Diane de Mere, a successful corporate trainer and motivator, embarked on a mission to gain control of her own stress, while helping others follow in her path. In her new book, “Happy Tales: How to Manage Stress and Find Peace and Joy,” De Mere documents her journey, peppered with stories of her rescued dogs, cats and the wildlife of the Pacific Northwest. Here she shares anecdotes from her delightful journey to finding true joy:
Two mating bald eagles we’ve named Abby and Abe are in the eighty foot tall Sitka spruce in our backyard, overlooking Admiralty Inlet and the Olympic Peninsula. A small herd of blacktail deer are strutting along the trails winding through our property. The surrounding forests are home to pileated woodpeckers, barred owls, great horned owls, toads, and frogs. At night, the owls softly hoot back and forth to each other, while a chorus of frogs from a nearby pond provides a background symphony that fills the air. This is Whidbey Island.
Eagles screech territorial challenges to others invading their home base as they fly sorties over the forests and water in search of food to feed themselves and their young. The haunting distant call of a loon floats through the air with occasional sightings of sea lions, harbor seals, otters, humpback whales, and orcas. This blissful haven, this heaven on earth, is the perfect remedy for those wanting to escape the fast pace of everyday life. Visit here and live like a local by staying at any one of the many enchanting accommodations for rent. Views from the east side of Whidbey include spectacular sunrises over the Cascade Mountains, while the west side showcases stunning sunsets over the Olympic Mountains and the San Juan Islands.
On a daily basis, my husband and I, and our trusty Alaskan malamute, Sabre, hike any one of the following:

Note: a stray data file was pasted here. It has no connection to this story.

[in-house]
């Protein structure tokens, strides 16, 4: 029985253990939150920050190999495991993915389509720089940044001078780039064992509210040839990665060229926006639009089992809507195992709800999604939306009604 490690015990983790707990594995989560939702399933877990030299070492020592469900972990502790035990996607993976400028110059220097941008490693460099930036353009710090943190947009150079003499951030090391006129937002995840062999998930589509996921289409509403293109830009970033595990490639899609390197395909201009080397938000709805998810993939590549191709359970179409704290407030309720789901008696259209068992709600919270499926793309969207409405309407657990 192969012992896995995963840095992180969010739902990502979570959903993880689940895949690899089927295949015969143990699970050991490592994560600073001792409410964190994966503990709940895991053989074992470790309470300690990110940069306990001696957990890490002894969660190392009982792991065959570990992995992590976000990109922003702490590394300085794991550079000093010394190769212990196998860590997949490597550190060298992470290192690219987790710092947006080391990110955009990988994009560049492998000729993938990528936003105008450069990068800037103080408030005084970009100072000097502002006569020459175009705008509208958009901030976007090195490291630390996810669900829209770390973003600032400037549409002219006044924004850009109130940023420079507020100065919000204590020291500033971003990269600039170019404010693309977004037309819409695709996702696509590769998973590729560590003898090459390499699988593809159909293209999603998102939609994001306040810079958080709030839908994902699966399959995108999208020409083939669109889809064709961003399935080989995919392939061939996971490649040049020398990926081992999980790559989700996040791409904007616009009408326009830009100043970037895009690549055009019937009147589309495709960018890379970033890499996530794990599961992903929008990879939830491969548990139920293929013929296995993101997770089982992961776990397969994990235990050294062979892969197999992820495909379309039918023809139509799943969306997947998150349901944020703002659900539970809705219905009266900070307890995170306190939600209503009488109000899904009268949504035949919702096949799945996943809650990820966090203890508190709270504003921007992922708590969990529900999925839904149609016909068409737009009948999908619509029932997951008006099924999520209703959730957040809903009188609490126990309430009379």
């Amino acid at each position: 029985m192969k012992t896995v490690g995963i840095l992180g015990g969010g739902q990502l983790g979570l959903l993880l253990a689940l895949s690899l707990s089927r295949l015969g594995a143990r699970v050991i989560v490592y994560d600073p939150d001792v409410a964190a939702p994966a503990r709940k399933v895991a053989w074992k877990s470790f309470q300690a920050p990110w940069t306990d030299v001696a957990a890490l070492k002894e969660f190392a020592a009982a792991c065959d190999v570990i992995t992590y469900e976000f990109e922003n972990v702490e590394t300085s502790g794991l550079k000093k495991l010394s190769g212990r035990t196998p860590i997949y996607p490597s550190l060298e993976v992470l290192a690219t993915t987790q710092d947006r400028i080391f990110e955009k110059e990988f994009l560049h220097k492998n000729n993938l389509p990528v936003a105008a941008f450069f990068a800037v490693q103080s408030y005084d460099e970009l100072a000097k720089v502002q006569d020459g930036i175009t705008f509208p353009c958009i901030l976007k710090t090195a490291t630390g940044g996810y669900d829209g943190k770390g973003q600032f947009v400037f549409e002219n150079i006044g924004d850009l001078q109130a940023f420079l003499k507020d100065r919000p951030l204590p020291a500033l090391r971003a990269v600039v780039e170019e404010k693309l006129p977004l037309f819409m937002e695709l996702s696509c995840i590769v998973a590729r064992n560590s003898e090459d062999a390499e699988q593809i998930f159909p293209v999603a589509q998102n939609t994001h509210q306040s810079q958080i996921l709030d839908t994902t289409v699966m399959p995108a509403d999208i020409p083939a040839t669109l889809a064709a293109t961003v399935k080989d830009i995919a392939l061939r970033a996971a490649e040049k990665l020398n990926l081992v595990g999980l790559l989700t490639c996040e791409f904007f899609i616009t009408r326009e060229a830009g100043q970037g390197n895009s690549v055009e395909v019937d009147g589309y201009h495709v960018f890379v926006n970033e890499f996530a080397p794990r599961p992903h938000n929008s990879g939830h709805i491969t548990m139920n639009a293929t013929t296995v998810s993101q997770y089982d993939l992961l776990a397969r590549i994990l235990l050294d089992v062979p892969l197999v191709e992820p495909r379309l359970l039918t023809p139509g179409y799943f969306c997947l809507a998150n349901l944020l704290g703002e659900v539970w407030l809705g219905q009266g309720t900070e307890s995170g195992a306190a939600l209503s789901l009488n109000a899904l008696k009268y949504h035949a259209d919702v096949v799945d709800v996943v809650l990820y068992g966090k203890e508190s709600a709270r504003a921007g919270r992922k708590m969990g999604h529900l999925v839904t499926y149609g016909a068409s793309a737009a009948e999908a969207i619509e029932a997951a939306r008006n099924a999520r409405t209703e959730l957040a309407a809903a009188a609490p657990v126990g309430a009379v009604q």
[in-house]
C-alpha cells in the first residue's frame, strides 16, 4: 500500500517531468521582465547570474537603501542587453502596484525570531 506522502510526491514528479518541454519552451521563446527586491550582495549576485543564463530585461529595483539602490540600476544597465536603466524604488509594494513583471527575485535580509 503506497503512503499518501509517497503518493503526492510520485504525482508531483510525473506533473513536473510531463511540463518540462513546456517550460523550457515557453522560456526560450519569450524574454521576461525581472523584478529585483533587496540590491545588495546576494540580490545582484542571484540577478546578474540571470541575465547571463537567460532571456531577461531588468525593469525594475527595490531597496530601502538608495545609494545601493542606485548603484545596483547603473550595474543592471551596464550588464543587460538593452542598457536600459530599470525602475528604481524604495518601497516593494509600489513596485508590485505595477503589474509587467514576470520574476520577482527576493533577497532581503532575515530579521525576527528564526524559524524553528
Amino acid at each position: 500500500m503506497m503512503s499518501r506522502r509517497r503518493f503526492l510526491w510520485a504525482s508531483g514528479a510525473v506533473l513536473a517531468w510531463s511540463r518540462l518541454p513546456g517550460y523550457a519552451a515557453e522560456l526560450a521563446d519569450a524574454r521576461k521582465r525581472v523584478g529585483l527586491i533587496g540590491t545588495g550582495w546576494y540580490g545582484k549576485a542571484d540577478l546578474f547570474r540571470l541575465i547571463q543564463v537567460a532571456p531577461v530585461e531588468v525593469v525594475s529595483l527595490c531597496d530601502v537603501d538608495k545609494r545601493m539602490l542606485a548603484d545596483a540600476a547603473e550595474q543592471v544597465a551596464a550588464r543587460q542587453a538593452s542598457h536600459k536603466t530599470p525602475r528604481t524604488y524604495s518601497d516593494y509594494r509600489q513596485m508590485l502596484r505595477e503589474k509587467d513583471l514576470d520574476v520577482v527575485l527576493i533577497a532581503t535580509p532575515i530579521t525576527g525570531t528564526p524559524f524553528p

South Whidbey State Park
South Whidbey State Park is a microcosm of a national park with trails through old growth hemlock, Douglas fir, cedar and Sitka spruce. Although the trail down to the water washed out last year, and the park isn’t open to camping right now, several trails are open, one featuring an enchanting bridge crossing a little stream as it gurgles and descends toward the water about a half mile away. Trails wind up and down slopes with visitors frequently hearing the slow, loud Chop-Chop-Chop of wood high above, then seeing chunks flying through the air—the signature of the pileated woodpecker. Its loud cackle can be heard echoing through the forest and its black and white chiseled head with red crown are a show stopper as it circles around tree trunks. This park is home to ospreys and their loud call of Scree-Scree-Scree shreds the forest’s silence. The island is heavily forested and trees within the park are astonishing in their tremendous height, even to locals who live here.
Meerkerk Rhododendron Park
Meerkerk Rhododendron Park is a wonderland of color with towering shrubs, ornamental trees, and evergreen trees throughout. Mid-April through May are peak bloom season and a must for all plant lovers and photographers.